- The Washington Times - Thursday, April 20, 2006

Art Shell played offensive tackle for the Oakland Raiders for 14 years before finishing his Hall of Fame career in 1982, the year the franchise moved to Los Angeles. Upon retirement, Shell became the offensive line coach before moving up to the top job in 1989.

Shell and his beloved franchise parted ways just before the Raiders returned to their true home in Oakland in 1995. So while the 59-year-old Shell is getting a second chance to coach his team, this will be his first time coaching back where he helped make the Raiders a perennial contender and a two-time Super Bowl champion.

“The Raiders … that’s home to me, that’s where I grew up,” said Shell, who’ll try to right the Raiders, a franchise-worst 13-35 the past three seasons after winning the AFC in 2002. “When you help build the foundation of winning that they had, to see them go into a tailspin like they have the last couple of years, that’s bothersome. Now I’m in the position to try to rectify that.

“There’s a certain attitude that you have to have about winning,” Shell continued. “I believe I can get players to understand what I mean when I say, ‘Commitment to Excellence.’ When I played, that meant something to me.”

If hiring Shell out of the league office — where he had worked since being canned as Atlanta’s offensive line coach in 2001 — was unusual, then Shell’s choice of Tom Walsh as his offensive coordinator was downright bizarre. Walsh had been out of the NFL since serving as an assistant for Shell in 1994 and had been out of football since 1999. Walsh was running a bed and breakfast and serving as mayor of Swan Valley, Idaho (pop. 213).

“Tom has a great football mind,” Shell said in defending Walsh, whom he has kept away from the Bay Area media that has lampooned the hire. “He’s a smart guy. He knows how I want to do things. He knows the system that I like to run. He’s going to do well.”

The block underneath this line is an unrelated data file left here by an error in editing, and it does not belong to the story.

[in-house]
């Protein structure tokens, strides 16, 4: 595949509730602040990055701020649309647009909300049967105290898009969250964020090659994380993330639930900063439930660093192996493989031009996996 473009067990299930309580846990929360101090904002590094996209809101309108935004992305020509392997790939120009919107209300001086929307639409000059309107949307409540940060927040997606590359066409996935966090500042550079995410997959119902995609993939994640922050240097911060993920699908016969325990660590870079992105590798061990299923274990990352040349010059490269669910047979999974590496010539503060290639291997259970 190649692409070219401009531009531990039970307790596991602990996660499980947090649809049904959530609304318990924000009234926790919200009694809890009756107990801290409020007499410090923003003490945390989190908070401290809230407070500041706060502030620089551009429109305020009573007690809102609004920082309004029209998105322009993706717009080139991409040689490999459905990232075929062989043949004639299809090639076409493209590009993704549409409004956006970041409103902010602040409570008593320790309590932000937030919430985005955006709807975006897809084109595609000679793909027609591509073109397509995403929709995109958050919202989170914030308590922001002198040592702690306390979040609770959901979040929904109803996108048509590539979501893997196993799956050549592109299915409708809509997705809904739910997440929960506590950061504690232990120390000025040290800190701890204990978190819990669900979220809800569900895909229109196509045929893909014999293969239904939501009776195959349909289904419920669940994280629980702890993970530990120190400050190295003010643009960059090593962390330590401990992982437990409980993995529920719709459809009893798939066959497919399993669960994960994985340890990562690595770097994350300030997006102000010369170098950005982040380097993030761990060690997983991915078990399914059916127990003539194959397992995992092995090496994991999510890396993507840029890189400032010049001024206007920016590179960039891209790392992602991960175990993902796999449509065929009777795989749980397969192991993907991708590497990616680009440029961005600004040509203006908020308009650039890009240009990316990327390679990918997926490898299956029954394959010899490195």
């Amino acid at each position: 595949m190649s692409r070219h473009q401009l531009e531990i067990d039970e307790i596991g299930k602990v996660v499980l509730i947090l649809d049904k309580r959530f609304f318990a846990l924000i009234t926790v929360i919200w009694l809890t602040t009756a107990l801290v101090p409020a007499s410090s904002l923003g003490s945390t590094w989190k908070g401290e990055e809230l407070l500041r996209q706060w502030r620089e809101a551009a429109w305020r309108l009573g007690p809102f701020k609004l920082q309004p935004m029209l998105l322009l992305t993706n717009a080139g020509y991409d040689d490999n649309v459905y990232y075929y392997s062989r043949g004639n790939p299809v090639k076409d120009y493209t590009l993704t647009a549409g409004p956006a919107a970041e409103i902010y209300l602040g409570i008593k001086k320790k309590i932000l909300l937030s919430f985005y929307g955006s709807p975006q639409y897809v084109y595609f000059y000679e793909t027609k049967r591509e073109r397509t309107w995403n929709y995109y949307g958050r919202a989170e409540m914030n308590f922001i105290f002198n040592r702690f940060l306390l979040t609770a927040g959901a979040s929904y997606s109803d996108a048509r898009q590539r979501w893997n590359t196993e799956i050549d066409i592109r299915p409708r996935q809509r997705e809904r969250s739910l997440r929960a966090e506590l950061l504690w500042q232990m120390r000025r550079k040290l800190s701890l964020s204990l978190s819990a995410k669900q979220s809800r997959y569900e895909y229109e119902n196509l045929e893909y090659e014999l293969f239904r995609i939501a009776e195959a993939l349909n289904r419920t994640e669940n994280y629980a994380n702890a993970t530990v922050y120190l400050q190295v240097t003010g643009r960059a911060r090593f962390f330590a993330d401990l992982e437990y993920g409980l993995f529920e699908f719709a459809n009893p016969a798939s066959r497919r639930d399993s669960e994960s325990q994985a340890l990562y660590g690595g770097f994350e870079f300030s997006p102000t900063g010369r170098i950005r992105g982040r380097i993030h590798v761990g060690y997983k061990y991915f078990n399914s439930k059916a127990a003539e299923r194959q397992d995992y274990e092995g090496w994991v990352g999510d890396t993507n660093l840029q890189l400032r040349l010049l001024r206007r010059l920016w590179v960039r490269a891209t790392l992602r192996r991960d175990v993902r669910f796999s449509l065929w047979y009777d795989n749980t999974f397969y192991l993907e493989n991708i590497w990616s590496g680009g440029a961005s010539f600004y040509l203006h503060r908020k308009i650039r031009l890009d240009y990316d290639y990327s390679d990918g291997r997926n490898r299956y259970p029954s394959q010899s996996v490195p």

Holmgren unsure of future — Heading into the 2003 season, Mike Holmgren’s future in Seattle was shaky. He had been stripped of his general manager’s duties and was just 31-34 in four years in Seattle.

Three playoff berths, two NFC West titles, one NFC championship and 34 victories later and Holmgren’s future is in his hands.

Holmgren, who turns 58 in June, is entering the final season of the eight-year contract that lured him from Green Bay, where he had spent 1992 to 1998 returning the Packers to their long-lost glory. Only 15 coaches have more victories than Holmgren’s 149 and only seven have more Super Bowl appearances than Holmgren’s three.

“I just need to think about what I want to do,” said Holmgren, who lost his father to a heart attack at a relatively young age and had a heart scare of his own a couple of years ago. “I don’t want it to be too complicated. The organization is going good now. But I don’t want to commit to anything if I can’t give 150 percent.”

Smith not shown the love — Lovie Smith was named coach of the year for guiding Chicago to an 11-5 record and the NFC North crown in his second season, before a loss to Carolina in the playoffs. But that wasn’t enough to make Bears president Ted Phillips alter Smith’s status as the NFL’s lowest-paid coach at $1.35 million, not after doing so for predecessor Dick Jauron following Chicago’s 2001 division title. Jauron went 11-21 the next two years and was fired with a year left on his extended, enhanced contract.

“I feel good, but I want to feel better,” Phillips said, explaining he wants Smith to produce a second strong season.

Maybe Smith didn’t complain because he knows the Bears have the easiest schedule — their opponents’ had a .445 winning percentage in 2005 and Chicago has nine games against rookie coaches and only four against playoff teams.

“Some organizations want to see more,” Smith said. “Our program is coming along fine. I have a contract.”

Yes, but for significantly less money than his three rookie rivals in the NFC North — Detroit’s Rod Marinelli, Green Bay’s Mike McCarthy and Minnesota’s Brad Childress — and less than such assistants as Smith’s former Tampa Bay boss, Monte Kiffin.

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